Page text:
Stunning remnant roadside vegetation on the Western Highway near Mt Langi Ghiran will be destroyed if the local residents’ campaign is successful. They are trying to save trees on their farms, a perfectly acceptable aim.
Worryingly, residents are also calling for a so called “alternative” route that could only lead to the loss of the continuous, very high conservation value roadsides at the foothills of the mountain (a State Park), over more than a 6 km stretch. That must not happen. The roadsides extend the vegetation from the mount which is essential for maintaining a vibrant habitat. The roadsides are home to a large population of Sugar Gliders – and are replete with other animals, birds, insects and reptiles.
- The locals are calling for a “narrow road” in the powerline easement
- But the veg there is unique and valuable in numerous ways and should under no circumstances be removed
- DELWP insisted the vegetation in this area be protected. The approved alignment is further away from the mountain – within the residents’ properties
- There is an unnamed species of Melaleuca there (recognised by the Melbourne Herbarium), a rare Grevillia and significant populations of the rare Emerald-lip Greenhood
- VicRoads wouldn’t build a narrow road – they are under obligation to build to a freeway standard
- Residents didn’t allow for the need to manoeuvre materials and machinery etc
- The “northern option” was only ever proffered by the residents, in the hope VicRoads would agree to a swap
- The entire southern roadside would have to be wiped out if the highway duplication were to occur here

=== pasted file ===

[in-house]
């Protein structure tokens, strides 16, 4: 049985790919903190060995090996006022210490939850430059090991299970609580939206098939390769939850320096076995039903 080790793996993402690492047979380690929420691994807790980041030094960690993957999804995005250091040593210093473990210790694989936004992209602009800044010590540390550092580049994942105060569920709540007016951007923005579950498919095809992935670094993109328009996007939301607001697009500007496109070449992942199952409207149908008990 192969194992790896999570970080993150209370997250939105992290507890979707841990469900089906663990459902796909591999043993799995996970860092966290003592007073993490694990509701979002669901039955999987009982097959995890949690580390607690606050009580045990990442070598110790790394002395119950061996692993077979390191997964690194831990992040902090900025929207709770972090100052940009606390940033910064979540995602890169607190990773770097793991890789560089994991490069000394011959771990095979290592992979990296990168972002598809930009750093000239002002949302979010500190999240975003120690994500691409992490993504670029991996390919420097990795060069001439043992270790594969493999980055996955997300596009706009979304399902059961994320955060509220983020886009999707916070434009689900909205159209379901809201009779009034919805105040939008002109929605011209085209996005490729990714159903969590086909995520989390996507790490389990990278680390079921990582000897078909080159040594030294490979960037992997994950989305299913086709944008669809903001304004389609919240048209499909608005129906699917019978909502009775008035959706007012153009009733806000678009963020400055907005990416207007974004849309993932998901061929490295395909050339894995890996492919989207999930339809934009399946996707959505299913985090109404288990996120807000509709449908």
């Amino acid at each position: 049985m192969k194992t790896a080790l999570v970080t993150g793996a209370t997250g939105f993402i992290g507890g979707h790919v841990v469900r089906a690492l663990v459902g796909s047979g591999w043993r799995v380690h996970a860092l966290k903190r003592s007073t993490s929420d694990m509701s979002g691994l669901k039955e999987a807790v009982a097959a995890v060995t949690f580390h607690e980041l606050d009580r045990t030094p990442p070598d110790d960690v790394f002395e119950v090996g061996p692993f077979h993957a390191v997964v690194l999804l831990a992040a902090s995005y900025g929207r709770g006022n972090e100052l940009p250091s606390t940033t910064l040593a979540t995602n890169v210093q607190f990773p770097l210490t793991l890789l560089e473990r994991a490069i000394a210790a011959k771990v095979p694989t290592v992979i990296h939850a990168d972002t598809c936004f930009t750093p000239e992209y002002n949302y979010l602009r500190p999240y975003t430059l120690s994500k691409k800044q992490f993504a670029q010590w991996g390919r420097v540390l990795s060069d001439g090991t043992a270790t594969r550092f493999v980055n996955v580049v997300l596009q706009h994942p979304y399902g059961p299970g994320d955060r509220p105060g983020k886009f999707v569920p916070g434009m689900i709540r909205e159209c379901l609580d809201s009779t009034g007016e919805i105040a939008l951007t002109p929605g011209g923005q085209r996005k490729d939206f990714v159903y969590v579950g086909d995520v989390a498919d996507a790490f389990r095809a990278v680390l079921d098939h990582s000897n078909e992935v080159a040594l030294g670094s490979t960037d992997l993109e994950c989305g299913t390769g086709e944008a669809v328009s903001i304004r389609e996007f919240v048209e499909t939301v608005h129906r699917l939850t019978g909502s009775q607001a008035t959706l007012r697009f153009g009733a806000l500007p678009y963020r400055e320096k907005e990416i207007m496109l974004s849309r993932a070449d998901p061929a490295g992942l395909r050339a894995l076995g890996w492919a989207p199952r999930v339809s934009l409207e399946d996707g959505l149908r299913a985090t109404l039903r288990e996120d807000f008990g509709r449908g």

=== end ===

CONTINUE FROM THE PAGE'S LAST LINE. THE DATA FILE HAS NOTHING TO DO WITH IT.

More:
- A faulty accounting technique makes people think the farmland is actually more significant ecologically than the roadside in question. That’s because the damage to the environment of a hoped-for and impossible narrow two-laned roadway (in the powerline easement) is compared with the full four-laned freeway on the approved route
- The residents fail to mention that even if their land were to be spared impacts by a freeway, it has no environmental protection and subsequent owners would be free to pursue normal farming activities with the attendant losses of biodiversity as can be seen on surrounding farmland
Your explanation of this issue is powerful Helen, thank you. I hope the group save valuable trees but destruction of eco-systems of greater area and value cannot be the outcome.
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This is the truth. What people don’t know is that there has been an enormous amount of work conducted by you and others to ensure that there is minimal impact on the environment. Of course, when any sort of infrastructure is being built, thete are always casualties. If these endeavours had not been undertaken then the proposed destruction would definitely be much, much higher. The Western Highway Conservation Group took the unusual and unlikely path to discuss, suggest, demand and negotiate with respect and dignity. For the environment.
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It’s a shame these protests didn’t take place before the Western Highway duplication commenced over four years ago. There could have been a more sensitive route designed from the onset. Instead, we have a no-win situation where, because of the trajectory of the road, any possible option will be extremely damaging to the environment. If you look at maps of the area, you see that there is no pathway that doesn’t lead to and through precious habitat.
It is quite remarkable to observe the mobilisation of so many committed conservationists but do they realise the irony of their position? Will they be prepared to halt the project altogether?
I fear the gallant effort they make is too little, too late and ignorant of all the facts which seems more like mob mentality than educated decisions. A real shame.